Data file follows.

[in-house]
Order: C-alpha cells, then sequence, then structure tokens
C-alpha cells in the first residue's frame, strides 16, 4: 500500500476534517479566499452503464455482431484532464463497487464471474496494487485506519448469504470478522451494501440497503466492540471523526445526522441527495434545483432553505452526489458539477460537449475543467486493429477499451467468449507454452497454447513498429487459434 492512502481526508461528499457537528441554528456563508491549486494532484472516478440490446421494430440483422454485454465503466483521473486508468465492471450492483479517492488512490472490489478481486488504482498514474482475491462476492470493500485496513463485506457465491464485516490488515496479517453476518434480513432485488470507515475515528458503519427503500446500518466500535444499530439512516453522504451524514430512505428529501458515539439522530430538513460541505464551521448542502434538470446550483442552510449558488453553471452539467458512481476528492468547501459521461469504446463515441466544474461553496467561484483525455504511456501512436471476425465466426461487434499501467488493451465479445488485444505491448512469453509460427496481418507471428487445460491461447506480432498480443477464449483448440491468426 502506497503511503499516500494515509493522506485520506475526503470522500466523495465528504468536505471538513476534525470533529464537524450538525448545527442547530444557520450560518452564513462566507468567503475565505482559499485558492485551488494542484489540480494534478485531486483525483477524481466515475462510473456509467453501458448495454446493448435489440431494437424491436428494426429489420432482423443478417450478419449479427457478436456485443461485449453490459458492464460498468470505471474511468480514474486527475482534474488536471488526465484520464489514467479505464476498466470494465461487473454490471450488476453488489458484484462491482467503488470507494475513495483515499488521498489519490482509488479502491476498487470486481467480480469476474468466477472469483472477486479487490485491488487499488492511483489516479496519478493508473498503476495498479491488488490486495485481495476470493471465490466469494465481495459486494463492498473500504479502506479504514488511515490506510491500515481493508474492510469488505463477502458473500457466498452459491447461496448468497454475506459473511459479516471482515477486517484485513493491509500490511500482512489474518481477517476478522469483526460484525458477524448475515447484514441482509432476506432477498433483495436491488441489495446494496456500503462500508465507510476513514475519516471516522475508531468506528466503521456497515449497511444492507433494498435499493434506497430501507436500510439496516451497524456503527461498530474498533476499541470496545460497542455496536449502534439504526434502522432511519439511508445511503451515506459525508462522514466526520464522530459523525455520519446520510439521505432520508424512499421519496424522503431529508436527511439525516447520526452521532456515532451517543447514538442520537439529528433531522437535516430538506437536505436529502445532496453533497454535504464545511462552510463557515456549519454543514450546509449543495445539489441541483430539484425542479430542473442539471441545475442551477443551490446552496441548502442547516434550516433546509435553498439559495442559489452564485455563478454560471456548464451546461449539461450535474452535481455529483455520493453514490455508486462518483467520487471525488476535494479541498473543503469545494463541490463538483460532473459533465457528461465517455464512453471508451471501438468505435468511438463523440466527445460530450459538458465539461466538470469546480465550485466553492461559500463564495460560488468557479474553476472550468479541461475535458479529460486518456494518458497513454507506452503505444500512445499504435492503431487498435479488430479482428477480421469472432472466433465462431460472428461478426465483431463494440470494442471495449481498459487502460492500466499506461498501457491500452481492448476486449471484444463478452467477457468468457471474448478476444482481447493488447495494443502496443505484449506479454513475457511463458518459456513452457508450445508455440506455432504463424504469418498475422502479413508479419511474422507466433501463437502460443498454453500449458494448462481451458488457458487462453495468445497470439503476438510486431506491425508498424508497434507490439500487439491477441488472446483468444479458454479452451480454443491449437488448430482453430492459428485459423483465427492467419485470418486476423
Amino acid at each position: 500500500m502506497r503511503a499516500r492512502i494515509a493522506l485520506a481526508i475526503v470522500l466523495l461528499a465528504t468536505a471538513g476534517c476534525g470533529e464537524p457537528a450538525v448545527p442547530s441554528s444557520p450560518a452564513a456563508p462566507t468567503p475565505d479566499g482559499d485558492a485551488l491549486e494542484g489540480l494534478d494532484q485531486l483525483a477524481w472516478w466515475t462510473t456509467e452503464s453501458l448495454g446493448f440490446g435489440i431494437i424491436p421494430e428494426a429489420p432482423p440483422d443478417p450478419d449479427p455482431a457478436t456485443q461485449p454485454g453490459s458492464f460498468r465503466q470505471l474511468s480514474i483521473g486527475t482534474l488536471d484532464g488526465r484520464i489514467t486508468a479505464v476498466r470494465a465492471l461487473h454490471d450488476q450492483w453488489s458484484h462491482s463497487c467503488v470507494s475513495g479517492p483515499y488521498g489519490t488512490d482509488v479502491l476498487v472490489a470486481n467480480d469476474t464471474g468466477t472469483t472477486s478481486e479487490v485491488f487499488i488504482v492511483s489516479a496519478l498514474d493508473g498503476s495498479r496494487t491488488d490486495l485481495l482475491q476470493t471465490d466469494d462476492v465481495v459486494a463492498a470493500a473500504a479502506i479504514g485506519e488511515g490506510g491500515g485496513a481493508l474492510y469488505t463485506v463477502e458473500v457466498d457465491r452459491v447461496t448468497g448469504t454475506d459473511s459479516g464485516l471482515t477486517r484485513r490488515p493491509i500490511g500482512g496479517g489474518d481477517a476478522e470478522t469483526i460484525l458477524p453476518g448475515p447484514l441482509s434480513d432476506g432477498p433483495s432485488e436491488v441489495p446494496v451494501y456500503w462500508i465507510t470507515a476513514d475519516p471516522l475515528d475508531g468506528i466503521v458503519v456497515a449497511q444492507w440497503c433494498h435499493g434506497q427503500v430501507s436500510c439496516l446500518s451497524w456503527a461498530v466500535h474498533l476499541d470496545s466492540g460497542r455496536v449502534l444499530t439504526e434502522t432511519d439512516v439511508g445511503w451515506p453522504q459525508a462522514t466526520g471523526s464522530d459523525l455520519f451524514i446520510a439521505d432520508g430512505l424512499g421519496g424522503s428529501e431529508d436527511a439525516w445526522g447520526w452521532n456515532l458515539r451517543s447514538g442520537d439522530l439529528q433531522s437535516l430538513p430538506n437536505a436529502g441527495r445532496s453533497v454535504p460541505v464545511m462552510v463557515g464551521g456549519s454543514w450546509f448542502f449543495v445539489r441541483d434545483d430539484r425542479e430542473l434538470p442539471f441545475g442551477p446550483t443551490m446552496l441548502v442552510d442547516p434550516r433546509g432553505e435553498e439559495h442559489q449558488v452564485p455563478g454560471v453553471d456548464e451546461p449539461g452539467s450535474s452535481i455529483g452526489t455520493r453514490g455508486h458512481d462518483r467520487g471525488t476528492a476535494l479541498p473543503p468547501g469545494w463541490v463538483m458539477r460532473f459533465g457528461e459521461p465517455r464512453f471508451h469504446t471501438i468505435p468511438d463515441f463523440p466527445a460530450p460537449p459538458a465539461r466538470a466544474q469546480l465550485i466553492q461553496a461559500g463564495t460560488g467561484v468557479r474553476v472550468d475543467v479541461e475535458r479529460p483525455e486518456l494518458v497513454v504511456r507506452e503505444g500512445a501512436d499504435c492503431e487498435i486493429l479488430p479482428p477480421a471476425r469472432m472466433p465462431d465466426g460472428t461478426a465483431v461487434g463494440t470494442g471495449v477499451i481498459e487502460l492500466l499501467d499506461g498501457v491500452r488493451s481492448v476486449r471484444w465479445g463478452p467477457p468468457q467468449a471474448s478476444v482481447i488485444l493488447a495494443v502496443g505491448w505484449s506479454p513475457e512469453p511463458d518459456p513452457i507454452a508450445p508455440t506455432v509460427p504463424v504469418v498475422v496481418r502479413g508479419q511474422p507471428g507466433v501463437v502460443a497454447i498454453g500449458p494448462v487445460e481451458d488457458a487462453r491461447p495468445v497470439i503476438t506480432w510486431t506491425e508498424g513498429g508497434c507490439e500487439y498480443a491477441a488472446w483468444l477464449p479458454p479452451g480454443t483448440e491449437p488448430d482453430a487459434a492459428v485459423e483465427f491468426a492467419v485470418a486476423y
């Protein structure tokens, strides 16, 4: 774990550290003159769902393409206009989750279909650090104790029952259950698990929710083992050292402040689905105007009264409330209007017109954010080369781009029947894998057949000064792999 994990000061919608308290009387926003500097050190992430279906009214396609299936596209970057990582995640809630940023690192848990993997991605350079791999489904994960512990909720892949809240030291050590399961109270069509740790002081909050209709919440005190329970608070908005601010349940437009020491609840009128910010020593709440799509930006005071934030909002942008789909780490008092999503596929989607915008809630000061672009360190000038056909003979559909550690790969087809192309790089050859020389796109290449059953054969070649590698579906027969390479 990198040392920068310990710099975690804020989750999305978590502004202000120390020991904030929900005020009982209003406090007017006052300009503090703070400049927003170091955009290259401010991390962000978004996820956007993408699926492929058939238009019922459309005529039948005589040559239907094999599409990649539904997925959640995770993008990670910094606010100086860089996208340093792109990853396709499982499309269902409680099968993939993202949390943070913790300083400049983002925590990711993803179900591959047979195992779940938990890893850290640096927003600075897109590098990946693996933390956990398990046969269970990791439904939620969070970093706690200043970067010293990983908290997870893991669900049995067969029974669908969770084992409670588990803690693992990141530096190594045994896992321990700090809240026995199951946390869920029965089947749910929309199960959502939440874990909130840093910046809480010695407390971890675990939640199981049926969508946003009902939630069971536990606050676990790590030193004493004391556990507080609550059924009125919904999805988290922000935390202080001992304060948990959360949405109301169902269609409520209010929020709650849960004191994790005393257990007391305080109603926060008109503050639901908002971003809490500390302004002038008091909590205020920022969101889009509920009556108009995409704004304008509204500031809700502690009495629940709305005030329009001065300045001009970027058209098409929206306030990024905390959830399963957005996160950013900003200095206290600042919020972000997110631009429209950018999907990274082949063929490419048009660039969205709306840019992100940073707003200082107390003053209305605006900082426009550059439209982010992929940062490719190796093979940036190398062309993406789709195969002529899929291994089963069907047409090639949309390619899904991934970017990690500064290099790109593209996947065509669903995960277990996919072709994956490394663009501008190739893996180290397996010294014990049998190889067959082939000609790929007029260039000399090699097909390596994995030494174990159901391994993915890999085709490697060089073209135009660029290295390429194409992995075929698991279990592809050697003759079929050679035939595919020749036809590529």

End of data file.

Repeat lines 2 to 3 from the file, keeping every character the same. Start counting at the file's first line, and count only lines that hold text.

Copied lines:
Order: C-alpha cells, then sequence, then structure tokens
C-alpha cells in the first residue's frame, strides 16, 4: 500500500476534517479566499452503464455482431484532464463497487464471474496494487485506519448469504470478522451494501440497503466492540471523526445526522441527495434545483432553505452526489458539477460537449475543467486493429477499451467468449507454452497454447513498429487459434 492512502481526508461528499457537528441554528456563508491549486494532484472516478440490446421494430440483422454485454465503466483521473486508468465492471450492483479517492488512490472490489478481486488504482498514474482475491462476492470493500485496513463485506457465491464485516490488515496479517453476518434480513432485488470507515475515528458503519427503500446500518466500535444499530439512516453522504451524514430512505428529501458515539439522530430538513460541505464551521448542502434538470446550483442552510449558488453553471452539467458512481476528492468547501459521461469504446463515441466544474461553496467561484483525455504511456501512436471476425465466426461487434499501467488493451465479445488485444505491448512469453509460427496481418507471428487445460491461447506480432498480443477464449483448440491468426 502506497503511503499516500494515509493522506485520506475526503470522500466523495465528504468536505471538513476534525470533529464537524450538525448545527442547530444557520450560518452564513462566507468567503475565505482559499485558492485551488494542484489540480494534478485531486483525483477524481466515475462510473456509467453501458448495454446493448435489440431494437424491436428494426429489420432482423443478417450478419449479427457478436456485443461485449453490459458492464460498468470505471474511468480514474486527475482534474488536471488526465484520464489514467479505464476498466470494465461487473454490471450488476453488489458484484462491482467503488470507494475513495483515499488521498489519490482509488479502491476498487470486481467480480469476474468466477472469483472477486479487490485491488487499488492511483489516479496519478493508473498503476495498479491488488490486495485481495476470493471465490466469494465481495459486494463492498473500504479502506479504514488511515490506510491500515481493508474492510469488505463477502458473500457466498452459491447461496448468497454475506459473511459479516471482515477486517484485513493491509500490511500482512489474518481477517476478522469483526460484525458477524448475515447484514441482509432476506432477498433483495436491488441489495446494496456500503462500508465507510476513514475519516471516522475508531468506528466503521456497515449497511444492507433494498435499493434506497430501507436500510439496516451497524456503527461498530474498533476499541470496545460497542455496536449502534439504526434502522432511519439511508445511503451515506459525508462522514466526520464522530459523525455520519446520510439521505432520508424512499421519496424522503431529508436527511439525516447520526452521532456515532451517543447514538442520537439529528433531522437535516430538506437536505436529502445532496453533497454535504464545511462552510463557515456549519454543514450546509449543495445539489441541483430539484425542479430542473442539471441545475442551477443551490446552496441548502442547516434550516433546509435553498439559495442559489452564485455563478454560471456548464451546461449539461450535474452535481455529483455520493453514490455508486462518483467520487471525488476535494479541498473543503469545494463541490463538483460532473459533465457528461465517455464512453471508451471501438468505435468511438463523440466527445460530450459538458465539461466538470469546480465550485466553492461559500463564495460560488468557479474553476472550468479541461475535458479529460486518456494518458497513454507506452503505444500512445499504435492503431487498435479488430479482428477480421469472432472466433465462431460472428461478426465483431463494440470494442471495449481498459487502460492500466499506461498501457491500452481492448476486449471484444463478452467477457468468457471474448478476444482481447493488447495494443502496443505484449506479454513475457511463458518459456513452457508450445508455440506455432504463424504469418498475422502479413508479419511474422507466433501463437502460443498454453500449458494448462481451458488457458487462453495468445497470439503476438510486431506491425508498424508497434507490439500487439491477441488472446483468444479458454479452451480454443491449437488448430482453430492459428485459423483465427492467419485470418486476423